To aid our search for differentially-expressed OMPs we fractionated MHB- and BHI-grown F. tularensis using Triton X-114 (Tx) phase-partitioning [40], [41], [42], [43] combined with differential membrane solubilization of the Triton-insoluble material. To validate this approach, the resulting fractions along with the parental whole cell lysates (WC) were probed with antisera specific for proteins of known or predicted location. Consistent with previous reports of IglA, IglB, IglC, and GroEL (a chaperone) and KatG being soluble cytoplasmic and periplasmic proteins respectively [31], [44][46], we found that these species quantitatively partition into the Tx-aqueous (A) phases (Fig 2A). Curiously, KatG and GroEL along with SodB (superoxide dismutase) and Bfr (a bacterioferritn homolog) have also been found in the culture supernatants of non-host-adapted F. tularensis [47], [48]. Active secretion of the bacterial antioxidant enzymes into host cells could limit cellular activation by altering redox-dependent host cell signaling [49]. Given the alterations of KatG and SodB expression we observed in host-adapted F. tularensis (Fig 1 and reference [12]), we quantitatively assessed the distribution of KatG, GroEL, SodB, and Bfr in MHB- and BHI-grown cells and cell-free supernatants. To aid the interpretation of our findings, we similarly analyzed the distribution of the E. coli α–hemolysin (HlyA), a secreted pore-forming protein [50], [51] whose expression is increased during mammalian infection [52], [53]. As expected for a secreted protein, HlyA was readily detected (96–97% of the total) in the culture supernatants of E. coli with only scant levels observed within the bacterial cells (Fig. S1). In stark contrast, the F. tularensis proteins were readily detected in bacterial cells with only scant amounts (∼1% of the total) detected in the supernatants and only those of MHB-grown F. tularensis. Based on these findings, we conclude that these F. tularensis proteins are not actively secreted - consistent with the findings of Hager et. al. for LVS [54]. A similar controversy over the active secretion of catalase, chaperones, superoxide dismutase, peroxiredoxins, and others played out in the Mycobacterium tuberculosis field in the 1990s including notions of how these bacterial enzymes could modify host cell behavior [55]-[59]. Ultimately, active secretion of these Mtb proteins (and presumably their effector functions within host cells) was unambiguously disproven by Tullius et. al. who used approaches similar to those used here to show that the presence of these proteins in cell-free culture supernatants resulted, not from active secretion, but instead from bacterial cell lysis in concert with the high abundance and extra-cellular stability of these proteins [60].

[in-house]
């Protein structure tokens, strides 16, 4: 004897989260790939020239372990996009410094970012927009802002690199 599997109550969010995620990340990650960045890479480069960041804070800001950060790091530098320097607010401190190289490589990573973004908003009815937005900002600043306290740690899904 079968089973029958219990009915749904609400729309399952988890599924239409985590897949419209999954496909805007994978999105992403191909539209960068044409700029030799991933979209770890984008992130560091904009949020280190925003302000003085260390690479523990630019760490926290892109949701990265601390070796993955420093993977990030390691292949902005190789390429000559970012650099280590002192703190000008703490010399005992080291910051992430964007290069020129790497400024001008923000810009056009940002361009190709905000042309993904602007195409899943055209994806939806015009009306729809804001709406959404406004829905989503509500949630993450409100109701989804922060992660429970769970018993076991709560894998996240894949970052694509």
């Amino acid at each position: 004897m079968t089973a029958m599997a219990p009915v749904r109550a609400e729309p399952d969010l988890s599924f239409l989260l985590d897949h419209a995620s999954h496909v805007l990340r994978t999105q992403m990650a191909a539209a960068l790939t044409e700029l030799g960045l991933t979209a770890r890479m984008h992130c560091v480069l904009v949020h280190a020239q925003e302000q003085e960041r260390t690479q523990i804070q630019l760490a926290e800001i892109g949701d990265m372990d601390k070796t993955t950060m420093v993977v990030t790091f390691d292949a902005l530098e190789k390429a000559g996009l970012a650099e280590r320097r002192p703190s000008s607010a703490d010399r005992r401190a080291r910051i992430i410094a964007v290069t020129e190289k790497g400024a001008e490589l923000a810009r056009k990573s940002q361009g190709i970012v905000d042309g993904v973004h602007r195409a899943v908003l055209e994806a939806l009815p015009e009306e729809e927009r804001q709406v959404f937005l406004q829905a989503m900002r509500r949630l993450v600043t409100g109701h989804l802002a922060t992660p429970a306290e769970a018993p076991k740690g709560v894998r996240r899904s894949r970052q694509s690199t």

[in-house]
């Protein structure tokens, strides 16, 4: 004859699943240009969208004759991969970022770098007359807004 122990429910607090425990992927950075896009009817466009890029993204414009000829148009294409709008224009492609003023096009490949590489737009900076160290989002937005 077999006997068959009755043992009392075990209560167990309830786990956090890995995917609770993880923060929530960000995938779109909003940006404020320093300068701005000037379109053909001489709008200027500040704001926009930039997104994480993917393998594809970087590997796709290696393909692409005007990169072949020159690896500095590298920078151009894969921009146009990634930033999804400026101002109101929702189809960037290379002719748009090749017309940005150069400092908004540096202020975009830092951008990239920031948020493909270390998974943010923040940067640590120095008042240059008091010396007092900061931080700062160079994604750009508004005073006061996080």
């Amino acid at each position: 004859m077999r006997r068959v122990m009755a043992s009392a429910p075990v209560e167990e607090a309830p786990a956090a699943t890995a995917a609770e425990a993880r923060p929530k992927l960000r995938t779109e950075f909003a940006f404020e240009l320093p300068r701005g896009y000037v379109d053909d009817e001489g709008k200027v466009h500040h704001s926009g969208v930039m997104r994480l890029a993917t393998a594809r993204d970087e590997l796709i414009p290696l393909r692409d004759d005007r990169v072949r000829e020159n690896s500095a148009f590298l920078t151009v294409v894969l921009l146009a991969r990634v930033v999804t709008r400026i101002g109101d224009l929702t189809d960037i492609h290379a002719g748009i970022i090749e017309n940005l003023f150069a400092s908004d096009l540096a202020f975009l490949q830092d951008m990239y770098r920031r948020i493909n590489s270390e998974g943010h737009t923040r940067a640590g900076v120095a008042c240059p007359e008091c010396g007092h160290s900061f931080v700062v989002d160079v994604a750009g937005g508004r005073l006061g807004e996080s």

Figure 2. Fractionation of F. tularensis reveals the presence of an inducible HMW carbohydrate in host-adapted bacteria.

Whole cells (WC) of MHB- (M) and BHI-(B) grown F. tularensis LVS were Tx114 phase-partitioned into aqueous (A), detergent (D), and Tx-insoluble phases. The insoluble material was treated with 0.2% sarkosyl to generate soluble (SS) and insoluble (SI) fractions. A) Intact fractions derived from 10 µg of WC protein were probed by western blot for the indicated proteins. Predicted locations were derived from the LVS protein sequence with the aid of PSORT ( B) Carbohydrates present in proteinase K-treated fractions derived from 10 µg of WC protein were visualized by Emerald Green staining of resolved samples.

Of the membrane proteins, FsaP contains a single internal, transmembrane domain [61] which would place it in the cytoplasmic membrane [62], [63], a location consistent with both our detection of FsaP in the Tx-detergent phases (which lack the OM markers FopA, TolC, and LPS OAg, Fig 2A) and the inability of polyclonal FsaP-specific Ab to label the surfaces of either intact F. tularensis or recombinant E. coli expressing FsaP [61]. While contrary to the interpretations of Mellio et. al. [61], our assignment of FsaP to the inner membrane is also consistent with the protein's lack of heat-modifiability – a characteristic property of membrane-spanning OM proteins [62] – displayed by FopA but not FsaP (data not shown). Pal (peptidoglycan-associated lipoprotein) and Tul4 (as known as LpnA) are predicted and confirmed lipoproteins respectively [45], [64]. As the rules for lipoprotein sorting in F. tularensis have not been established [45], it is not yet possible to predict with confidence the location of these molecules which could be lipid anchored to i) the outer leaflet of the inner membrane, ii) the inner leaflet of the outer membrane, or iii) the outer leaflet of the outer membrane [65]. Pal homologues in gram-negative bacteria are sub-surface moieties anchored by their N-terminal lipids to the inner leaflet of the OM allowing the protein to bind the periplasmic peptidoglycan [65]. Tul4 is a potent TLR2 agonist [66], [67] which is reportedly surface-exposed in capsule-deficient F. tularensis but not in the WT bacteria [68]. These cellular locations are consistent with our detection of the lipoproteins primarily in the Tx detergent (D) phases and, to a lesser extent, the Tx-insoluble, sarkysol-soluble (SS) phases (Fig 2A). TolC-B and FopA are well characterized membrane-spanning OMPs [69] and as expected, we detected these proteins in the sarkosyl-insoluble (SI) fraction (Fig 2A).